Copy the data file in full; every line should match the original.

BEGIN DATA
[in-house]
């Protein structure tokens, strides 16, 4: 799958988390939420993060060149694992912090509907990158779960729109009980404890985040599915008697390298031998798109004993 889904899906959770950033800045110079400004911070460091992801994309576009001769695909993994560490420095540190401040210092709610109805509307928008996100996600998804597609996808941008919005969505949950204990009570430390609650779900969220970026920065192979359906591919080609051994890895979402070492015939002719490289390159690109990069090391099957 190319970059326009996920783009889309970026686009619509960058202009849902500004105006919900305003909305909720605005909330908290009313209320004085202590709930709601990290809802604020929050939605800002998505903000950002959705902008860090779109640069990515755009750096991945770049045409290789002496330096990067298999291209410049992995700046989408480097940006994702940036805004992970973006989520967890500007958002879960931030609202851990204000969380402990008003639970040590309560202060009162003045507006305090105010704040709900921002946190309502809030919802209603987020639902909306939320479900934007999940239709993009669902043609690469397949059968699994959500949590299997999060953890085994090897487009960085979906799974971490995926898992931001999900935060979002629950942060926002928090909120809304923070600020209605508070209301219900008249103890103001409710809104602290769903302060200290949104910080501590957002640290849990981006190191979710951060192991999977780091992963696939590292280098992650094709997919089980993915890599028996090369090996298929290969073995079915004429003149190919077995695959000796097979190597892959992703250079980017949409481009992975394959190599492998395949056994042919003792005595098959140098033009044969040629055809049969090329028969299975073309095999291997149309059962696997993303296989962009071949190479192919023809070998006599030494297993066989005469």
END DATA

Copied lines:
[in-house]
């Protein structure tokens, strides 16, 4: 799958988390939420993060060149694992912090509907990158779960729109009980404890985040599915008697390298031998798109004993 889904899906959770950033800045110079400004911070460091992801994309576009001769695909993994560490420095540190401040210092709610109805509307928008996100996600998804597609996808941008919005969505949950204990009570430390609650779900969220970026920065192979359906591919080609051994890895979402070492015939002719490289390159690109990069090391099957 190319970059326009996920783009889309970026686009619509960058202009849902500004105006919900305003909305909720605005909330908290009313209320004085202590709930709601990290809802604020929050939605800002998505903000950002959705902008860090779109640069990515755009750096991945770049045409290789002496330096990067298999291209410049992995700046989408480097940006994702940036805004992970973006989520967890500007958002879960931030609202851990204000969380402990008003639970040590309560202060009162003045507006305090105010704040709900921002946190309502809030919802209603987020639902909306939320479900934007999940239709993009669902043609690469397949059968699994959500949590299997999060953890085994090897487009960085979906799974971490995926898992931001999900935060979002629950942060926002928090909120809304923070600020209605508070209301219900008249103890103001409710809104602290769903302060200290949104910080501590957002640290849990981006190191979710951060192991999977780091992963696939590292280098992650094709997919089980993915890599028996090369090996298929290969073995079915004429003149190919077995695959000796097979190597892959992703250079980017949409481009992975394959190599492998395949056994042919003792005595098959140098033009044969040629055809049969090329028969299975073309095999291997149309059962696997993303296989962009071949190479192919023809070998006599030494297993066989005469």